We drove to Sangcheong-gun (Sangcheong County) to check out a track site that was relatively close to the highway. It was a HOT day: the track surface was almost burning hot. It was a great contrast to the raindrop impressions we saw.
Oh yes, that's a bird track in the center of all of those rain drop casts.
This was a lovely track surface for fine details. The bird tracks were exquisite. The bird track in the center of the image above has slight digital pads and a lovely hint of a webbing impression!
You know you have a nice track surface when fine soft tissue details, like skin impressions and webbing impressions, are visible!
There's a lot we can tell about this trackmaker by looking at its footprint. One, this is a small bird (footprint length about 2.5 cm). Two, it doesn't have a well-impressed hallux (or reversed toe), so we know it didn't look or behave like a small crane or egret. Three, this bird only has a little bit of webbing between the middle and outer digit: this isn't a webbed bird like a duck. Four, this bird meandered, stopped, and started again, all over the track surface. This bird, if we were to take a time machine back to the Early Cretaceous, would have looked and behaved a lot like one of our present-day sandpipers. This was another track site exposed by industrial activity (construction of a highway), although our time machine shows us a peaceful scene of a very quiet, silty bank next to a small lake or slow-moving stream.

Also, we would have had to watch out for being stepped on by sauropods! Another thing we know from the tracks is that the sauropod came through first, and then the birds walked on the surface. We know this because the bird trackway actually walks around the sauropod track! How cool is that?

We then drove to a small cafe where we would eat what would be my favorite meal in Korea: naengmyeon, cold noodle soup! (Note: this is only one of many recipes I found online.) Most of the soups we tried in Korea had two versions, a regular version and a spicy version (I went spicy!) This is now a soup I make regularly for dinner, or at least the closest version I can make living in a remote area with limited shopping options.

Stay tuned for our visit to the Gajin-ri track!

Thursday, January 4, 2018

Tracking Cretaceous Birds in South Korea: Bito Island

Happy New Year, Dear Readers!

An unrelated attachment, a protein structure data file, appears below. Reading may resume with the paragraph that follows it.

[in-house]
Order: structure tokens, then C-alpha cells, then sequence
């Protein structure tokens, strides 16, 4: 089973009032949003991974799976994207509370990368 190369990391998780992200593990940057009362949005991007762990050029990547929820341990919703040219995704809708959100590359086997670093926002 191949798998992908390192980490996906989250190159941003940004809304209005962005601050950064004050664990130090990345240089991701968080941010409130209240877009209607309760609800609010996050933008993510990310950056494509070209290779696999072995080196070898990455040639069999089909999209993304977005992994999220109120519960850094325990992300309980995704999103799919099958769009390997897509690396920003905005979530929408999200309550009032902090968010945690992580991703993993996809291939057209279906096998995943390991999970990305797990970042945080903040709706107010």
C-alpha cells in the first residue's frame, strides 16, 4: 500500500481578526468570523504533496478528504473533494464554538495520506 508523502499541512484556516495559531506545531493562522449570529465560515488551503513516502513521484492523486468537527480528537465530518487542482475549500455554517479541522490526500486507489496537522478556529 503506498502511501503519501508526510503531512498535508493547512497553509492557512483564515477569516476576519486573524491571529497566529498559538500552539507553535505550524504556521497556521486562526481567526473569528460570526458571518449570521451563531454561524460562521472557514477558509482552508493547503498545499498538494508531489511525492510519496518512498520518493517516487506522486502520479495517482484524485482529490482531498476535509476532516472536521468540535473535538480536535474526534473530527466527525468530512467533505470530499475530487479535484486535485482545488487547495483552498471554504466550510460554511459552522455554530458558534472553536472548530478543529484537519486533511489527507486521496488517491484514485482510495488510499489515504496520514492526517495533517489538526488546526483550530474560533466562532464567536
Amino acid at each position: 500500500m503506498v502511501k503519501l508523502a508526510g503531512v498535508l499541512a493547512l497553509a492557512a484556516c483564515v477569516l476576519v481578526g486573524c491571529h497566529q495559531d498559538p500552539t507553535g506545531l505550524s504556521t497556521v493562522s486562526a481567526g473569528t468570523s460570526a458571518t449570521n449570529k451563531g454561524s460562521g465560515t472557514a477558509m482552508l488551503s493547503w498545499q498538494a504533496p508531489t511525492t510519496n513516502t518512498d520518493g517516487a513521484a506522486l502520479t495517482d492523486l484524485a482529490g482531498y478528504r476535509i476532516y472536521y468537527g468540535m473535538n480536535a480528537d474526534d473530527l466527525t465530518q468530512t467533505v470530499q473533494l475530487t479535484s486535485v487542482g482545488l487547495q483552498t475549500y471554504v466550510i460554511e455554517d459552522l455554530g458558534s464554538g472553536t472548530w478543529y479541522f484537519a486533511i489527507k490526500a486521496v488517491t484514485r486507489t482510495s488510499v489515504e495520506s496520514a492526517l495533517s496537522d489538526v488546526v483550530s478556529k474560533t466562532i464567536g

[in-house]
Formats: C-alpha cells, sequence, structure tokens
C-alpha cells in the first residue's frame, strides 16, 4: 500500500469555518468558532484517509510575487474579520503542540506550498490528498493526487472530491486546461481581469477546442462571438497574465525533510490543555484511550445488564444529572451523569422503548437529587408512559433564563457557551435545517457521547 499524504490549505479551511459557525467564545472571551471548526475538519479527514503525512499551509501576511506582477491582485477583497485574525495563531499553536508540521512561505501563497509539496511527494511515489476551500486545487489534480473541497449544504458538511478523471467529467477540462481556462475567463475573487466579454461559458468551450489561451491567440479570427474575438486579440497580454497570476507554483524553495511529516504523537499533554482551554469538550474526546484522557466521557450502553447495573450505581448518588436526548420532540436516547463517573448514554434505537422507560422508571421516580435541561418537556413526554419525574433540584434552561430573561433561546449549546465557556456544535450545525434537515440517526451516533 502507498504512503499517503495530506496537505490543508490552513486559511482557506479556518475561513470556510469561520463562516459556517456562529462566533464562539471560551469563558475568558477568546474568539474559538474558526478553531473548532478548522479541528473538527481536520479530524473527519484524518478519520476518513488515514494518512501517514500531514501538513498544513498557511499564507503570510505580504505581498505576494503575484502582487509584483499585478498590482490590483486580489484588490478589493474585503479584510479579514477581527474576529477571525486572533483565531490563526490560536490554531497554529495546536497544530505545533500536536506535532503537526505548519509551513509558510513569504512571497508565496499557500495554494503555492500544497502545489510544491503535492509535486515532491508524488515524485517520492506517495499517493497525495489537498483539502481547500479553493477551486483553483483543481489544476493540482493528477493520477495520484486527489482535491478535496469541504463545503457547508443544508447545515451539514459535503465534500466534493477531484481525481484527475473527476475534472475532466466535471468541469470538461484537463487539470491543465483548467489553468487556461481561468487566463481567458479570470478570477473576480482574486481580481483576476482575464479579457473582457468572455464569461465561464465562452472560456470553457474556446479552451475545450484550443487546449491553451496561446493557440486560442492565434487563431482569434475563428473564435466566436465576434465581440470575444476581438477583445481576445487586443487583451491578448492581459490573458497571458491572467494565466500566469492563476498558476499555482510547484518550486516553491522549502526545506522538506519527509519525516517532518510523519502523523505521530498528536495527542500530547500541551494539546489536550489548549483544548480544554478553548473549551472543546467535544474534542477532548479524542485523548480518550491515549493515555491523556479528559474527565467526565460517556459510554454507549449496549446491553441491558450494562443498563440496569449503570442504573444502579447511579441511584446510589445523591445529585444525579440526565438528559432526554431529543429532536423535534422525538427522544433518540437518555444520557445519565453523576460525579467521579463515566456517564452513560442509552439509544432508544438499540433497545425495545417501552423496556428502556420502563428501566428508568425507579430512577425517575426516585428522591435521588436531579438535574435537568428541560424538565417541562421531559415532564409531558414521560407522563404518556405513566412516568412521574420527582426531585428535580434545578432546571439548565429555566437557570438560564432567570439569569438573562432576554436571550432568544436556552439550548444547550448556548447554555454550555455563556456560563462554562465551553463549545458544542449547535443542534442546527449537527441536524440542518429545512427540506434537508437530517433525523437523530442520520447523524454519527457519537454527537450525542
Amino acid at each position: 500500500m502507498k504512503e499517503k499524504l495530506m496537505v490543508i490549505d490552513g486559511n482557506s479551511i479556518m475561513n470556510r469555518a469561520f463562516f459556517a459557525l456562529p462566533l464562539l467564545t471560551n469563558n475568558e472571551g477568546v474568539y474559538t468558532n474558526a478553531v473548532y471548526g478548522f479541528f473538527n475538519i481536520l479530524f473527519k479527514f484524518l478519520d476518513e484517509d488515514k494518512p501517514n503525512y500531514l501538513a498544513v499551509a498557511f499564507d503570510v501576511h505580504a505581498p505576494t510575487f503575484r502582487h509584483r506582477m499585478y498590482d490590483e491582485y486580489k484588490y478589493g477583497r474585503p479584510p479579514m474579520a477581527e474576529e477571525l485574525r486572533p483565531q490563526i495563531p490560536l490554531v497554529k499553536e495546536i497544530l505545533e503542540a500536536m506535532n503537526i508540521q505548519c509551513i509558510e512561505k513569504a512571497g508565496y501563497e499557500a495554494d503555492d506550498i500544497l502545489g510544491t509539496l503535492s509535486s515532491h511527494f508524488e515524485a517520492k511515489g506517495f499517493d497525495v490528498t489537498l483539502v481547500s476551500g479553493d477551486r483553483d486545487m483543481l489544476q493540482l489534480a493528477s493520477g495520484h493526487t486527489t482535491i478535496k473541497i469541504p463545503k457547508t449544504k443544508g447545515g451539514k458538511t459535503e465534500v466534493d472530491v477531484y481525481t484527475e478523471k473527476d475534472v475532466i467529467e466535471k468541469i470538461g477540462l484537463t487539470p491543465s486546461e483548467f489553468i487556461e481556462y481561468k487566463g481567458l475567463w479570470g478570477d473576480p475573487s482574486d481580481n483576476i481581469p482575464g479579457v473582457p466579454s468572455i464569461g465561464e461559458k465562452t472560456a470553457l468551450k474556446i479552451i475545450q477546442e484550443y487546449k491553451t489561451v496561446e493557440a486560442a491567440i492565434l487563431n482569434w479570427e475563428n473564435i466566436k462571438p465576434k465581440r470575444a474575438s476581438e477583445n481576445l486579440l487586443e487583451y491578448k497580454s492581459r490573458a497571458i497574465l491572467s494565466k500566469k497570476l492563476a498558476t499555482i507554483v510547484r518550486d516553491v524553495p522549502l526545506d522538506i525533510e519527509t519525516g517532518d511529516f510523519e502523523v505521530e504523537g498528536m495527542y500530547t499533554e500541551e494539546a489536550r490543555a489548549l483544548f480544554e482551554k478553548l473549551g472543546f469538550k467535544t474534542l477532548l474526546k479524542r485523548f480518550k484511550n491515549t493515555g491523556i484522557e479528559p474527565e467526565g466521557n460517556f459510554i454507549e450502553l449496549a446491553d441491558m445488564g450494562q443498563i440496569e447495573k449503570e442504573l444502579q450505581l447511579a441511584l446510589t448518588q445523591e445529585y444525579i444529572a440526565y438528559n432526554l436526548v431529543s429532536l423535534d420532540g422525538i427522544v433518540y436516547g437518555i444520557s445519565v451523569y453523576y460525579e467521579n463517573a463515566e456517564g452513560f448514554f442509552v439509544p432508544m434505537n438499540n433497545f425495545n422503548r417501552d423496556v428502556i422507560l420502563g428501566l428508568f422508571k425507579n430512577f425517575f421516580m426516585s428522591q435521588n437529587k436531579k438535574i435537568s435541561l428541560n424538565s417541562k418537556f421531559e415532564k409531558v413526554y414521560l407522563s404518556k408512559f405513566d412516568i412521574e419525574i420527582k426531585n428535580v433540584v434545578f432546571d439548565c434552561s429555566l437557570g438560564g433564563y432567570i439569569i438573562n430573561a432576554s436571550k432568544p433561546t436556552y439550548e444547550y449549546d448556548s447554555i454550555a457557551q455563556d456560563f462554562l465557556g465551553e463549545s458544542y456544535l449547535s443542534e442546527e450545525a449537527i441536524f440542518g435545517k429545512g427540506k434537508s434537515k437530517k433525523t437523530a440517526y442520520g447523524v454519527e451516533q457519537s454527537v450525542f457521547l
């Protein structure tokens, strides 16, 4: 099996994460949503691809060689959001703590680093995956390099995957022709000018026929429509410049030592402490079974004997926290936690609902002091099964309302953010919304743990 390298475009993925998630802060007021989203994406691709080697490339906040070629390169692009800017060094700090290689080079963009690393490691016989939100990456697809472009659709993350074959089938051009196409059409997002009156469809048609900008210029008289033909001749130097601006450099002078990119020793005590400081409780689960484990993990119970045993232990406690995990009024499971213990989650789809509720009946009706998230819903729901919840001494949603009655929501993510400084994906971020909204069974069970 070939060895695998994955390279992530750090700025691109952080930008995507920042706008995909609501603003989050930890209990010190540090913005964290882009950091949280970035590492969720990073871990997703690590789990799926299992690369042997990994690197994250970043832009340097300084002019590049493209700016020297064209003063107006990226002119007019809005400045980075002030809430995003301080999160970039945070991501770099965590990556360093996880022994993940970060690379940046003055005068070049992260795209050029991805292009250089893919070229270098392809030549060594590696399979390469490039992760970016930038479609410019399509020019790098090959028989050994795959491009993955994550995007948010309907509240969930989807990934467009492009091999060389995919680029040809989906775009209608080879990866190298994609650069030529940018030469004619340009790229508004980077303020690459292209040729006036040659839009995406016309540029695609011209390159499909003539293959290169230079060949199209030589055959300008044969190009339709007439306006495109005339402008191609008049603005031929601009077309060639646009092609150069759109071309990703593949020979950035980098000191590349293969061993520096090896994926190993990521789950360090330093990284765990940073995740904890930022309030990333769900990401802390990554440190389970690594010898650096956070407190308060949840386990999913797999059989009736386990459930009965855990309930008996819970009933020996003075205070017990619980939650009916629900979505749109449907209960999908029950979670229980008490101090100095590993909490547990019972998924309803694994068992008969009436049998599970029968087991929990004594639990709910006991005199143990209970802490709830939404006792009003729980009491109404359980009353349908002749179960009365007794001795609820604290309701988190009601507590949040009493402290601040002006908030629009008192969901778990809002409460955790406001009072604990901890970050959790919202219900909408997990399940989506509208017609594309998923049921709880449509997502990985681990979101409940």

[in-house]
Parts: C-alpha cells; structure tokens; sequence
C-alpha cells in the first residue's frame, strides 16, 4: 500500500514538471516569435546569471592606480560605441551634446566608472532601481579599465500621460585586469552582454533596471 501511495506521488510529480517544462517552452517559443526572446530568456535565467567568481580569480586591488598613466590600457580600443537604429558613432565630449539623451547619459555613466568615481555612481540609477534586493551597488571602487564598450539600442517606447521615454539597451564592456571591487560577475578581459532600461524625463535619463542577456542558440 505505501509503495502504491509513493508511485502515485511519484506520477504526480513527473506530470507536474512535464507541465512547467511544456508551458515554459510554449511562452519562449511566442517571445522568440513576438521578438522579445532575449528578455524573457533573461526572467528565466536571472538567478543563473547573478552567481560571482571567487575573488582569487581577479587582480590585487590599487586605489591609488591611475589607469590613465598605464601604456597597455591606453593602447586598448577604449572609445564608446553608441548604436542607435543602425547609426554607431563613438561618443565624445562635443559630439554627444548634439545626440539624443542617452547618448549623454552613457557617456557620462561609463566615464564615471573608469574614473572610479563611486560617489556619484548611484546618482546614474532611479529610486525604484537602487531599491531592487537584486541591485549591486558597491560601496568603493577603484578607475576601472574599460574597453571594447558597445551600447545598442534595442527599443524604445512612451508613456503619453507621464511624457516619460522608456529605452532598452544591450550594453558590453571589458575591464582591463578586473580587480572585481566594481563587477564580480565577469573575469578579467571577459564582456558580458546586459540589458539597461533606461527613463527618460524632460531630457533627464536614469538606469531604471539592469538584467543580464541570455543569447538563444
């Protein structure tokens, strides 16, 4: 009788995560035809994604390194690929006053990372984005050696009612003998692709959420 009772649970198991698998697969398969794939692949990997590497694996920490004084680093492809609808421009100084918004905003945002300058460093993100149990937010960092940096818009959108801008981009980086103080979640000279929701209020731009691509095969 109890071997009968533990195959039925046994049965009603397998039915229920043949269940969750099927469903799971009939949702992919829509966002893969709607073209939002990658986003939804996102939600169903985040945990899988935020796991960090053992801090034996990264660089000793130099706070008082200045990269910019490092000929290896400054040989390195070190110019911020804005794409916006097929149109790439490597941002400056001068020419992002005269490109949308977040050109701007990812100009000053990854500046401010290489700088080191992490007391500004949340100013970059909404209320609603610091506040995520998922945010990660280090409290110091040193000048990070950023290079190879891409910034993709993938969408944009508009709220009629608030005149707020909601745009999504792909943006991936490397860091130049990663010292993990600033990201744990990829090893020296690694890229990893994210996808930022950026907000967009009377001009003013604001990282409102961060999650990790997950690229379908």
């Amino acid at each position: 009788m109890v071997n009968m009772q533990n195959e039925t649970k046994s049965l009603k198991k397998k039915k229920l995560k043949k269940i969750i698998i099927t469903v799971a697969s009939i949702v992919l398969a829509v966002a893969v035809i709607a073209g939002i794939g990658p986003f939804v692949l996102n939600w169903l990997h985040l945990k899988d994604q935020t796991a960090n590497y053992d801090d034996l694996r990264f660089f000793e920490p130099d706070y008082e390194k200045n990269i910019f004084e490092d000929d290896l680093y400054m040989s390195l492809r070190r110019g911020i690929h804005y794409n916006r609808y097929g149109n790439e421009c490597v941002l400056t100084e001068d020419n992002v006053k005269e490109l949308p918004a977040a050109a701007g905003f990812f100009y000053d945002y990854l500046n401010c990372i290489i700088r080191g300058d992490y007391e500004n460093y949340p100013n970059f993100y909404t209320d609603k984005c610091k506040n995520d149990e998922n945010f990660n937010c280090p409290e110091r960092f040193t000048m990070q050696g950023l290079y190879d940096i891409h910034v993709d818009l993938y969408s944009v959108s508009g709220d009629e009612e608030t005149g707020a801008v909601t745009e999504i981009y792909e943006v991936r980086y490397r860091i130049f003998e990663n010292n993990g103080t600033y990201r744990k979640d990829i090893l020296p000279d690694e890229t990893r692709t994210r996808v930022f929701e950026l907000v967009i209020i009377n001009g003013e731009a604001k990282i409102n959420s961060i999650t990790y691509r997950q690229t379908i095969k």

I'm going to forgo the usual "Here are my goals for the New Year" post because...well, things are still up in the air, plan-wise. We still have no funding to continue the field documentation and excavation (a.k.a. research) of the Six Peaks Dinosaur Track Site (guest blog post on Real Scientists) near Hudson's Hope, British Columbia. This will be Year 2 of an uncertain field season. Right now, I'm just taking my work one day at a time, working on projects that I'm excited about. Some projects are research, while another is more literary in nature.

One of the projects I'm excited about is my science communication, and I must continue, Dear Reader, with my tale of Cretaceous bird tracks from South Korea!

We last left our ichnology heroes on September 13, 2017, at lunch at a Chinese restaurant after a morning of documenting tracks at Dr. Kim Kyung-soo's lab at Chinju University. We timed our lunch and travel to get from the University to Bito Island to hit the right part of the tide cycle, as our prospective field stops were all along the shoreline of the island. Doing field work in a tide-influenced area means you have to be aware of the local tide tables if you want to see outcrop. Our outcrops would be exposed during mid- to late afternoon.

The drive to Bito Island was lovely, with lots of coastal scenery (that does not photograph well at highway speeds). When we arrived at Bito Island around 2:45pm, Dr. Kim pointed out imagery of the Hare and the Tortoise, representing the Korean folktale of "The Hare's Liver." The Hare (representing the peasantry) had to be clever and quick to escape the Tortoise (representing nobility), who was tasked with fetching the liver of the Hare to cure the Dragon King. Here's a link to the story of "The Hare's Liver:" if you know of a better version, please let me know!

"The Hare's Liver." The Tortoise is likely happy because he thinks he's fulfilling his mission to retrieve the Hare's liver for the Dragon King, while the Hare is pleased that he's going to outwit the Tortoise and save his innards.
Our first stop was a possible reptilian track site. The area is a popular fishing spot, so there was good parking for the boat launches and anglers. We started our hike down to the first track site.
Strolling along one of the moorings for the small fishing boats on Bito Island.
The track site was a small exposure of finely-bedded (layered) silty sand that has some horizontal exposures. Here's Dr. Richard McCrea standing next to the track surface.

There are a great many similarities between doing fieldwork in South Korea and fieldwork in northeastern British Columbia. First, the bulk of the vertebrate fossil record for the Early Cretaceous in both areas is from the track record. There is skeletal material, but it is not common enough to tell an accurate story of life during the Early Cretaceous for South Korea and British Columbia. Second, both areas are heavily vegetated. We have to rely on either natural exposures along waterways and mountain tops, or those rocks exposed by the extensive industrial activity in both areas.